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telecommunication communication Communication is the

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									communication
Communication is the activity of conveying information. Communication has been derived from the
Latin word "communis", meaning to share. Communication requires a sender, a message, and an
intended recipient, although the receiver need not be present or aware of the sender's intent to
communicate at the time of communication; thus communication can occur across vast distances in
time and space.

Two types of communication related to our cource

1)Global communication

2)Telecommunication

Global communication
Communication of information all over the world.

Telecommiunication
Tele mean distance and communication mean transfer of information.

Its mean

Telecommunications is the transmission of signals over long distances.



History of telecommunication
The history of telecommunication began with the use of smoke signals and drums in Africa, the
Americas and parts of Asia. In the 1790s, the first fixed semaphore systems emerged in Europe; however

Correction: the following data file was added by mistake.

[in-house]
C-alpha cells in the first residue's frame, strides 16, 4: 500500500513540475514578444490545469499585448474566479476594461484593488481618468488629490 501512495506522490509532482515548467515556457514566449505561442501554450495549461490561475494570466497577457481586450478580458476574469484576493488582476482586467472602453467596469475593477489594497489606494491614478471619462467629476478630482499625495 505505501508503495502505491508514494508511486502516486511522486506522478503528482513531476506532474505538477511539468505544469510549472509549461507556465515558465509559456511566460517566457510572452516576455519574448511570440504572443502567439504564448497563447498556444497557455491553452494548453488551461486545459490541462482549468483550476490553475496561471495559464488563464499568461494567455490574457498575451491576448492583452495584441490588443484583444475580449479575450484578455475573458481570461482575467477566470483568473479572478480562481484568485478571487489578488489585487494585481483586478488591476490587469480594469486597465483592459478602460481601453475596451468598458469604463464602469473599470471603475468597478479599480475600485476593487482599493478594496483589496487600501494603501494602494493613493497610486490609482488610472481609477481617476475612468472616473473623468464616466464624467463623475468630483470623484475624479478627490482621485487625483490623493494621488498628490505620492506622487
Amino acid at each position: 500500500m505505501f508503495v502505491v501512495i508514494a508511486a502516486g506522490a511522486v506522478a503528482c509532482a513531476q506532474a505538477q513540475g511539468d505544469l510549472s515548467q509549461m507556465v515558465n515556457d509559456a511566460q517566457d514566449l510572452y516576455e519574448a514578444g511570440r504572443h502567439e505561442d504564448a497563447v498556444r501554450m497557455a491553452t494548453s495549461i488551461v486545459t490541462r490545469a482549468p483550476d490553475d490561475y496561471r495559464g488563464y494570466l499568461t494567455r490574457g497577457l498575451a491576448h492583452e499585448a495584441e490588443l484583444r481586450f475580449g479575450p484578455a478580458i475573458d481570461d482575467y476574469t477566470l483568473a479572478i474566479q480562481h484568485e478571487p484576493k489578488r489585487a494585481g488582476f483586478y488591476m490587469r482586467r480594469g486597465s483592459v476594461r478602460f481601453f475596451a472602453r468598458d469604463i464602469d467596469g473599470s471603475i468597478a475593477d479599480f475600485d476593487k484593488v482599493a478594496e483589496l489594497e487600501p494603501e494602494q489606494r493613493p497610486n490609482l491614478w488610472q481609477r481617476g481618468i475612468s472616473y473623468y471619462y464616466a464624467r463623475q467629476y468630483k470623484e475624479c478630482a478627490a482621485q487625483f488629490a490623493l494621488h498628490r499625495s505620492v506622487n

it was not until the 1830s that electrical telecommunication systems started to appear.



Early communication

Early telecommunications included smoke signals and drums. Talking drums were used by
natives in Africa, New Guinea and South America, and smoke signals in North America and
China. Contrary to what one might think, these systems were often used to do more than merely
announce the presence of a camp.[1][2]

In 1792, a French engineer, Claude Chappe built the first visual telegraphy (or semaphore)
system between Lille and Paris. This was followed by a line from Strasbourg to Paris. In 1794, a
Swedish engineer, Abraham Edelcrantz built a quite different system from Stockholm to
Drottningholm. As opposed to Chappe's system which involved pulleys rotating beams of wood,
Edelcrantz's system relied only upon shutters and was therefore faster.[3] However semaphore as
a communication system suffered from the need for skilled operators and expensive towers often
at intervals of only ten to thirty kilometres (six to nineteen miles). As a result, the last
commercial line was abandoned in 1880.[




Basic elements

A basic telecommunication system consists of three primary units that are always present in
some form:

      A transmitter that takes information and converts it to a signal.
      A transmission medium, also called the "physical channel" that carries the signal. An
       example of this is the "free space channel".
      A receiver that takes the signal from the channel and converts it back into usable
       information.

Analogue communication
A communication in which data is transferred in the form of waves.

Digital communication
A communication in which data is trasfered in the form of BITs(0 or 1).

								
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